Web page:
Apartheid (an Afrikaans word meaning apart-ness) was a system of legal racial segregation enforced by the National Party government of South Africa between 1948 and 1994. Also called "separate development," apartheid curtailed the rights of the majority "non-white" inhabitants of South Africa and maintained minority rule by white people. The government of South Africa also practised the same policies of racial separation while occupying South-West Africa, known after 1966 as Namibia. From 1970, black people were deprived of their citizenship, legally becoming citizens of tribally-based self-governing homelands called bantustans, four of which became nominally independent states.
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- The whole ethos of apartheid is man's inability to live peacefully with people of another race, unless the races are divided into their own homelands. Simonstown not only was a living witness that this could happen, but it had been happening for over one hundred and fifty years. It was a living reproach to the rest of South Africa, a scandal in our midst, a blight which had to be got rid of. The majority of the Coloured people were swept from their homes to a township where they will live alone. This township with the ominous name of Slangkop is situated in the wind raked sand dunes on the isolated slopes nine miles from Simonstown. A sad and gaunt air hangs like the driven sand over the place. The pleas and the wishes of the Coloured population went unheeded. Separate development decreed otherwise.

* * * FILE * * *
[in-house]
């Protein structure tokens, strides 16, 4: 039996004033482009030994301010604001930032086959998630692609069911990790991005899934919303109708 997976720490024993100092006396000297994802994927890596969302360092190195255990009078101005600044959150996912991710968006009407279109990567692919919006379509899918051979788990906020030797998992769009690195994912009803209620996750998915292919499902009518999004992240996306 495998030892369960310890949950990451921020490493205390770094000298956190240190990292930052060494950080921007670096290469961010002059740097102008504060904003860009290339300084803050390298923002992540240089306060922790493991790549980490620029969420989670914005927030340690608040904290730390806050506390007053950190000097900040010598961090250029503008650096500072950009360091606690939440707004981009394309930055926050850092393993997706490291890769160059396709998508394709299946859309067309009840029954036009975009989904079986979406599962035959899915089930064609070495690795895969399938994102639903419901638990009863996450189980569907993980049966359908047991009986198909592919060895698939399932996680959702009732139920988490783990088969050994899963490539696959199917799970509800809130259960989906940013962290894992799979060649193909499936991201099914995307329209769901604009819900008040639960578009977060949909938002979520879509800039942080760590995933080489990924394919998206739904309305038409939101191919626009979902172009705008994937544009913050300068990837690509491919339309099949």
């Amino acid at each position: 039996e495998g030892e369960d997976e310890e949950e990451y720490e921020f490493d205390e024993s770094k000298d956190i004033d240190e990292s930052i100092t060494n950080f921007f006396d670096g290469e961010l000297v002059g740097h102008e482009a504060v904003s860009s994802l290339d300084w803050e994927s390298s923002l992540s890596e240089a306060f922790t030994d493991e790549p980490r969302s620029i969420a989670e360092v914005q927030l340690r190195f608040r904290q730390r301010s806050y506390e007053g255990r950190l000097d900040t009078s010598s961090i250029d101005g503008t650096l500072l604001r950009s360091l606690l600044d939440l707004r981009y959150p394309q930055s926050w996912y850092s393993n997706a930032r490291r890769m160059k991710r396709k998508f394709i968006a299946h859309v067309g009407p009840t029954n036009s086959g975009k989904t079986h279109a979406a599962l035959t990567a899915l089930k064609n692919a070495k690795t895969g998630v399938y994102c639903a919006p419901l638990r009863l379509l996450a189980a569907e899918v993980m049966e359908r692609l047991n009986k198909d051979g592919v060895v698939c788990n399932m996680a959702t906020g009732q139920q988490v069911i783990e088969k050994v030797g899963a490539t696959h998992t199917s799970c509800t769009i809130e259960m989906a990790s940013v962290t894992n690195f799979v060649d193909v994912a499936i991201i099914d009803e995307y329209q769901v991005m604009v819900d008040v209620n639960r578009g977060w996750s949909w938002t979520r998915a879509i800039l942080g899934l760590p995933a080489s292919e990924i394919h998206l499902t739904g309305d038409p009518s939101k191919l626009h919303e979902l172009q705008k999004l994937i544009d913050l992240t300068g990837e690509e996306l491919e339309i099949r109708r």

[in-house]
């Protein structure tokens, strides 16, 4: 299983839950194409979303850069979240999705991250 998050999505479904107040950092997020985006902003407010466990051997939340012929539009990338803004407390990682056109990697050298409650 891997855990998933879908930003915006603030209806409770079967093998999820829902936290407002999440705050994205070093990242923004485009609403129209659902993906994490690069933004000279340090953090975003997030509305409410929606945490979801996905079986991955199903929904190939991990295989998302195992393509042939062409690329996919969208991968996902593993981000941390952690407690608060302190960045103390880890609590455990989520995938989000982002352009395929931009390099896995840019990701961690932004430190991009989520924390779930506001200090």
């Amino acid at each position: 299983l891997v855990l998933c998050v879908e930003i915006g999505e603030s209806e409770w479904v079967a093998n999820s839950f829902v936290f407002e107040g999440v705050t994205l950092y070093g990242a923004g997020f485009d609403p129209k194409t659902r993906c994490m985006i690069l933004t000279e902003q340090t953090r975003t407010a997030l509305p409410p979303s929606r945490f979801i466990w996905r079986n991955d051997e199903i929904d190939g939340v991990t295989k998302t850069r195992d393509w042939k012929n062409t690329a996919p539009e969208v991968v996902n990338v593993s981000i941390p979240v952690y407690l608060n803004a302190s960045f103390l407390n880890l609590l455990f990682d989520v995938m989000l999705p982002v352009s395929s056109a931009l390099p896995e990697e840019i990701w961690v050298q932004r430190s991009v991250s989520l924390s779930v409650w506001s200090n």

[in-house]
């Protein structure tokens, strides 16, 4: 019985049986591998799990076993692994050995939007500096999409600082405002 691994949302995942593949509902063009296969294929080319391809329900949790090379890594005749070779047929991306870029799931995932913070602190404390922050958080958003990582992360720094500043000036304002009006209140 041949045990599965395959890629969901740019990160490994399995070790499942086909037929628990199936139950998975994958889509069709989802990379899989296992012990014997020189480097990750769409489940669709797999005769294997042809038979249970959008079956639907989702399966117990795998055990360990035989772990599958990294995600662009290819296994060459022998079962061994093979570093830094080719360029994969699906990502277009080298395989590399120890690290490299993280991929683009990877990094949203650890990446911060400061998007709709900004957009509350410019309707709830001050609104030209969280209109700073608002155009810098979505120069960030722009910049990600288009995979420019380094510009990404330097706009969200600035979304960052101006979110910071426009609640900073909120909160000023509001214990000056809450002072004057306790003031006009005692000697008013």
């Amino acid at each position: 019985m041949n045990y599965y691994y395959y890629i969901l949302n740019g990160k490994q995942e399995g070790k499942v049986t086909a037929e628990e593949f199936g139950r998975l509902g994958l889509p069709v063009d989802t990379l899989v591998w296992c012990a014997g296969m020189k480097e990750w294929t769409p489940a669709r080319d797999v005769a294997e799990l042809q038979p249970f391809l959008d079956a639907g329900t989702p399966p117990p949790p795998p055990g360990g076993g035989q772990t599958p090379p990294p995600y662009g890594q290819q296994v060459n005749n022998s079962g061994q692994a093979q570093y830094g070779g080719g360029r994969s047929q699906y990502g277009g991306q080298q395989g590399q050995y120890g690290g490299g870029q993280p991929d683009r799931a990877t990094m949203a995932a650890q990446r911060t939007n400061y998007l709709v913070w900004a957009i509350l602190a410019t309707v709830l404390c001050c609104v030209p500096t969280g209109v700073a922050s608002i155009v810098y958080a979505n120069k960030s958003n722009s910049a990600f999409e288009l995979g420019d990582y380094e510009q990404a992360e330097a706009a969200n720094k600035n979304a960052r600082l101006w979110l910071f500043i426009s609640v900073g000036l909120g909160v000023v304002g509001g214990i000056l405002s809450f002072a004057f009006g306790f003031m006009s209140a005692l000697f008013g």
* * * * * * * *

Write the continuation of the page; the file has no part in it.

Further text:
- The Rt. Revd. Colin Winter, Anglican bishop of Damaraland (Namibia), on the relocation of the Coloured population of Simonstown, South Africa, under the Group Areas Act when he was a parish priest there. Colin Winter, Just People, London: Society for Promoting Christian Knowledge (1971), p. xiii. ISBN 0281026041 "Slangkop," the place name mentioned in the quotation, means "Snake Head" in Afrikaans.
- We don't want apartheid liberalised. We want it dismantled. You can't improve something that is intrinsically evil.
- Bishop Desmond Tutu, speech, 1985.Quoted in Equality, Volume 1, Issue 1, 1989.
- If we consider what Merton College and what the Oxford School of English owes to the Antipodes, to the Southern Hemisphere, especially to scholars born in Australia and New Zealand, it may well be felt that it is only just that one of them should now ascend an Oxford chair of English. Indeed, it may be thought that justice has been delayed since 1925. There are of course other lands under the Southern Cross. I was born in one; though I do not claim to be the most learned of those who have come hither from the far end of the Dark Continent. But I have the hatred of apartheid in my bones; and most of all, I detest the segregation or separation of Language and Literature. I do not care which of them you think White.
- J.R.R. Tolkien, "Valedictory Address to the University of Oxford," June 5, 1959, reprinted in Christopher Tolkien (ed.), The Monsters and the Critics, London: Harper Collins (2006), p. 238. ISBN 026110263X A native of South Africa, Tolkien had been a professor at Oxford since 1925. Earlier in his address he explained his objection to what he considered the "false" separation of "Language" and "Literature" in the study of English.